The Hon'ble Supreme Court observed that Sub-section (3) (e) of Section 10 of the Passport Act, 1967 provides for impounding of a passport if proceedings in respect of an offence alleged to have been committed by the holder of the passport or travel document are pending before a criminal court in India. Thus, the Passport Authority has the power to impound the passport under the Passport Act, 1967. Section 102 of Criminal Procedure Code, 1973 gives powers to the police officer to seize any property which may be alleged or suspected to have been stolen or which may be found under circumstances which create suspicion of the commission of any offence. Sub-section (5) of Section 165 of Criminal Procedure Code, 1973 provides that the copies of record made under Sub-section (1) or subsection (3) shall forthwith be sent to the nearest Magistrate empowered to take cognizance to the offence Whereas Section 104 of Criminal Procedure Code, 1973 authorizes the court to impound any document or thing produced before it under the Code. Section 165 of Criminal Procedure Code, 1973 does not speak about the passport which has been searched and seized as in the present case. It does not speak about the documents found in search, but copies of the records prepared under Sub-section (1) and Subsection (3). "Impound" means to keep in custody of the law. There must be some distinct action which will show that documents or things have been impounded. According to the Oxford Dictionary "impound" means to take legal or formal possession.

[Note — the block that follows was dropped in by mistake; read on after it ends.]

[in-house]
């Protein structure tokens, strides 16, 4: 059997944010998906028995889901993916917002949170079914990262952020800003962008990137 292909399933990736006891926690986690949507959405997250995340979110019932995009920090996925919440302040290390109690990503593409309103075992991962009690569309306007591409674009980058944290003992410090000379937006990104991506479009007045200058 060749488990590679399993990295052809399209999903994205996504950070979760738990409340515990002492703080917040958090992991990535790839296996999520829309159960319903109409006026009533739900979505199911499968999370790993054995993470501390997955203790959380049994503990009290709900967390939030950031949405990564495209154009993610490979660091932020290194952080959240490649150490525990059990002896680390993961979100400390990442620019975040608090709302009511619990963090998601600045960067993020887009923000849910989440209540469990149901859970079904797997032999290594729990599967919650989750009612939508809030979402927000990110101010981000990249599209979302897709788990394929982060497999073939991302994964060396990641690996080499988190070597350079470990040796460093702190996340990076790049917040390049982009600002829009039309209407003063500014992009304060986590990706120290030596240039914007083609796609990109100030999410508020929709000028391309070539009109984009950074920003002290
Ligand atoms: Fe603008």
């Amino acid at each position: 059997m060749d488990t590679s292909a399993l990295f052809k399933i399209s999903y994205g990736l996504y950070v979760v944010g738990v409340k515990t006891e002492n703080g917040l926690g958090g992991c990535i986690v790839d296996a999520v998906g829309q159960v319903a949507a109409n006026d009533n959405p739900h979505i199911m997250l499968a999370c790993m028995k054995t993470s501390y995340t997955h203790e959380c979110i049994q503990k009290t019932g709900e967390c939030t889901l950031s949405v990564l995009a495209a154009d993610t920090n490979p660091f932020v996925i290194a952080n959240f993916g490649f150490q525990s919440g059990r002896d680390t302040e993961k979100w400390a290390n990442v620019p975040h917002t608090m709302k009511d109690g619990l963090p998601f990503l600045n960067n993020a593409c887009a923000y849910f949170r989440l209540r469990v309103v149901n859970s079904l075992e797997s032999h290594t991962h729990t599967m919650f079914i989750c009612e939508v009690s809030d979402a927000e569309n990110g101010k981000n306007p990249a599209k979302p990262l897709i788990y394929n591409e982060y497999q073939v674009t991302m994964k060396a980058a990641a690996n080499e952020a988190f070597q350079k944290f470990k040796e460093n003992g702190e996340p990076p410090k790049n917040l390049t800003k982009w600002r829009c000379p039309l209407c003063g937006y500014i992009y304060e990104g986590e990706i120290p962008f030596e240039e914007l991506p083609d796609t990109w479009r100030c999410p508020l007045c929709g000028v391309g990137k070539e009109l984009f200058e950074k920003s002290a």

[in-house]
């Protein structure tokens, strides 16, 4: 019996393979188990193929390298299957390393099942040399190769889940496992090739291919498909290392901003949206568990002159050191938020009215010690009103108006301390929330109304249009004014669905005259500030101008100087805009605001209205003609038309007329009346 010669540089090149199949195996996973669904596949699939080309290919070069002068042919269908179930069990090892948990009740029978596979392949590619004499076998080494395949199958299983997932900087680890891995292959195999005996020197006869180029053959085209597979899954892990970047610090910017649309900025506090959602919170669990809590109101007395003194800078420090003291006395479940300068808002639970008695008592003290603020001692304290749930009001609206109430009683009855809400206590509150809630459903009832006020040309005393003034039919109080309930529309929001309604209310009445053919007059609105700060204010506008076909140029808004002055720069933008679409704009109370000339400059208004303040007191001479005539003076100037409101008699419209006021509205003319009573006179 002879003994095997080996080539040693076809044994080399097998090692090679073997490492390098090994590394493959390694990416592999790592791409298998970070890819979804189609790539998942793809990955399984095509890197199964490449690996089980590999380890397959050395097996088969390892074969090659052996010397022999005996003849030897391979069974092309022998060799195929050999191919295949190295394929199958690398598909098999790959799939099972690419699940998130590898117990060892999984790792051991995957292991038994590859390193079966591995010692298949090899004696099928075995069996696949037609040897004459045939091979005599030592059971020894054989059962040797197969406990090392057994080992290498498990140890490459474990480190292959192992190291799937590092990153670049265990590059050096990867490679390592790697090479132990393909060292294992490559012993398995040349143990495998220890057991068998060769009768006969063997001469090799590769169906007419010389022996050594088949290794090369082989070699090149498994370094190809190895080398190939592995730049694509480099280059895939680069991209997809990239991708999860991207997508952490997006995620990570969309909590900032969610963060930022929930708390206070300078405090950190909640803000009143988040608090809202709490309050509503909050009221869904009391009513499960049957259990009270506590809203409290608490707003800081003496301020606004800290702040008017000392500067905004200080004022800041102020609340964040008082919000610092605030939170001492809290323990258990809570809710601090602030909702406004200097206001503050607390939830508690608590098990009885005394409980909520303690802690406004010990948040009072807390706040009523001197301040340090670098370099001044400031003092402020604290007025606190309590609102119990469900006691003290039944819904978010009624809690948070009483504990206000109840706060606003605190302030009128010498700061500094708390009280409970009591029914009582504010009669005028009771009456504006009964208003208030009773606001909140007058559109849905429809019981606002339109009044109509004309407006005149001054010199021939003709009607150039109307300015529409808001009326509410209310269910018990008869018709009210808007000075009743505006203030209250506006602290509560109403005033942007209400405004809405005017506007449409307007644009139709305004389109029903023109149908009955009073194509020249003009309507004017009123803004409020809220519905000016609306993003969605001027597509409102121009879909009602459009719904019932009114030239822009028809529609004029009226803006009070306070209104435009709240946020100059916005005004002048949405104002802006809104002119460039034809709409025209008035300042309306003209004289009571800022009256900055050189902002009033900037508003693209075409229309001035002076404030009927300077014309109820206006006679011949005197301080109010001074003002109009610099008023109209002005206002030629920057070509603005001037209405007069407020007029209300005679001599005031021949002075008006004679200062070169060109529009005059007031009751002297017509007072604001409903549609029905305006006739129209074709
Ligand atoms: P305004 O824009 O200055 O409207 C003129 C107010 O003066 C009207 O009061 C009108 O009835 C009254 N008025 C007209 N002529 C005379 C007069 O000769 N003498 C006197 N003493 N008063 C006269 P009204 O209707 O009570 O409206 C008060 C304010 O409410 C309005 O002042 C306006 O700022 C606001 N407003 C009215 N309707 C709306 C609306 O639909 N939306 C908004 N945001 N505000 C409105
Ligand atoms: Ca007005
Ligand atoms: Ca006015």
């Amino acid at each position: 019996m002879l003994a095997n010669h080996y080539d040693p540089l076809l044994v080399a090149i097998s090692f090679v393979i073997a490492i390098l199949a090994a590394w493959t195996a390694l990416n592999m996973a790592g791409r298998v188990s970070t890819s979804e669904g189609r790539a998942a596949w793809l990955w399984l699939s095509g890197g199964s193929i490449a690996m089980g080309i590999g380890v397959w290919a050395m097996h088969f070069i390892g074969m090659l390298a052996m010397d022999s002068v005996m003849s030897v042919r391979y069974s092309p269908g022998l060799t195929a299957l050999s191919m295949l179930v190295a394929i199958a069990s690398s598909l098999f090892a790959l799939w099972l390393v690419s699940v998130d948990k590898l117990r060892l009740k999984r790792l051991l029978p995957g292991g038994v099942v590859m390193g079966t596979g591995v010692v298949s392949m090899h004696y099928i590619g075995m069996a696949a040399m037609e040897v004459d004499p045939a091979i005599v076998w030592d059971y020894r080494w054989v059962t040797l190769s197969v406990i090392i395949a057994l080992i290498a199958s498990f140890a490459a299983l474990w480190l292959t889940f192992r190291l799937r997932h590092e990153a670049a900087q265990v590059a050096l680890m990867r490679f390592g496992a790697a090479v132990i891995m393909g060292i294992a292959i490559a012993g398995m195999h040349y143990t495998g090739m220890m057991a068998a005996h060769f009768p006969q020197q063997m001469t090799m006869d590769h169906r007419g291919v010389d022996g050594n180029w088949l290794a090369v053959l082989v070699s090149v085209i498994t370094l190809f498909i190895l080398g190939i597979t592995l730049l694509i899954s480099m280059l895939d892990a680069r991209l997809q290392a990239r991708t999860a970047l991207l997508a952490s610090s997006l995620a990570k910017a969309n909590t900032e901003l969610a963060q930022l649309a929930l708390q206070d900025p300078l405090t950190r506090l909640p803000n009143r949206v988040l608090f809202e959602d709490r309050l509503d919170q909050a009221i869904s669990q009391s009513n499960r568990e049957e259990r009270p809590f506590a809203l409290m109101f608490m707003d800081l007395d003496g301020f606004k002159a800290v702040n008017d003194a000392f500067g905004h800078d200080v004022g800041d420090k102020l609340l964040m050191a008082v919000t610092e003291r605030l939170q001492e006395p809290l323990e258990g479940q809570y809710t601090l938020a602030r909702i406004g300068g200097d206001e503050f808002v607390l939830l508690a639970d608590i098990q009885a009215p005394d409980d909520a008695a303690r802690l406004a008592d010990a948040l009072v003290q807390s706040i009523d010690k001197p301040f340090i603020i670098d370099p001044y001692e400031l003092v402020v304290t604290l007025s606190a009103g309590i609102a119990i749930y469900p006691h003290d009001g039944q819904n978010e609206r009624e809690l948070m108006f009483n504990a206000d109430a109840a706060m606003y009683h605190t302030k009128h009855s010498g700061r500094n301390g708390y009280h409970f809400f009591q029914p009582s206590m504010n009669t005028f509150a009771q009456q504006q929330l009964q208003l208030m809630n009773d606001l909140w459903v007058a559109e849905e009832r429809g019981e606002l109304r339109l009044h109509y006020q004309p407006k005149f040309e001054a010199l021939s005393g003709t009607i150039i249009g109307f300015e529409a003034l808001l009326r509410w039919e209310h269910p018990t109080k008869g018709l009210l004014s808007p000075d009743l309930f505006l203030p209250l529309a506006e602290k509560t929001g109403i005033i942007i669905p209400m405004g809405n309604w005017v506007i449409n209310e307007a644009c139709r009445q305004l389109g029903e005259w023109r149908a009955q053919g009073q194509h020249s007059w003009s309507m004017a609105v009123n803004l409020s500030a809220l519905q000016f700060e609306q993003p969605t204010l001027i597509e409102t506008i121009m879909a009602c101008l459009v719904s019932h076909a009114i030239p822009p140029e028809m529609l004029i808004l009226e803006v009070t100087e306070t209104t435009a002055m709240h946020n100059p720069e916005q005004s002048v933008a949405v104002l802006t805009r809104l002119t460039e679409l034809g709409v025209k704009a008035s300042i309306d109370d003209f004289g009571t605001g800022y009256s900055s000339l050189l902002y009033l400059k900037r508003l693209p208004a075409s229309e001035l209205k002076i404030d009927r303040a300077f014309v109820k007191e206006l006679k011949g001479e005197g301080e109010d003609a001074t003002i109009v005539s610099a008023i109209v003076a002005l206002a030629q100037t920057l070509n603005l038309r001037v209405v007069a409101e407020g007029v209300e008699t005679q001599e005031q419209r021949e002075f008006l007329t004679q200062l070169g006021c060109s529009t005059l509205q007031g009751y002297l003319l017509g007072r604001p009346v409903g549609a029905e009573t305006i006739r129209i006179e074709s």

The Court stated that when we read Section 104 of Criminal Procedure Code, 1973 and Section 10 of the Passport Act, 1967 together, we will find that under the Criminal Procedure Code, 1973, the Court is empowered to impound any document or thing produced before it whereas, the Passports Act, 1967 speaks specifically of impounding of the passport. It is stated that the Passport Act, 1967 being a specific Act and Section 104 of Criminal Procedure Code, 1973 being a general provision for impounding any document or thing, it is the Passports Act, 1967 which shall prevail over the provision under the Criminal Procedure Code, 1973 as regards the passport. Thus, by necessary implication, the power of Court to impound any document or thing produced before it would exclude passport.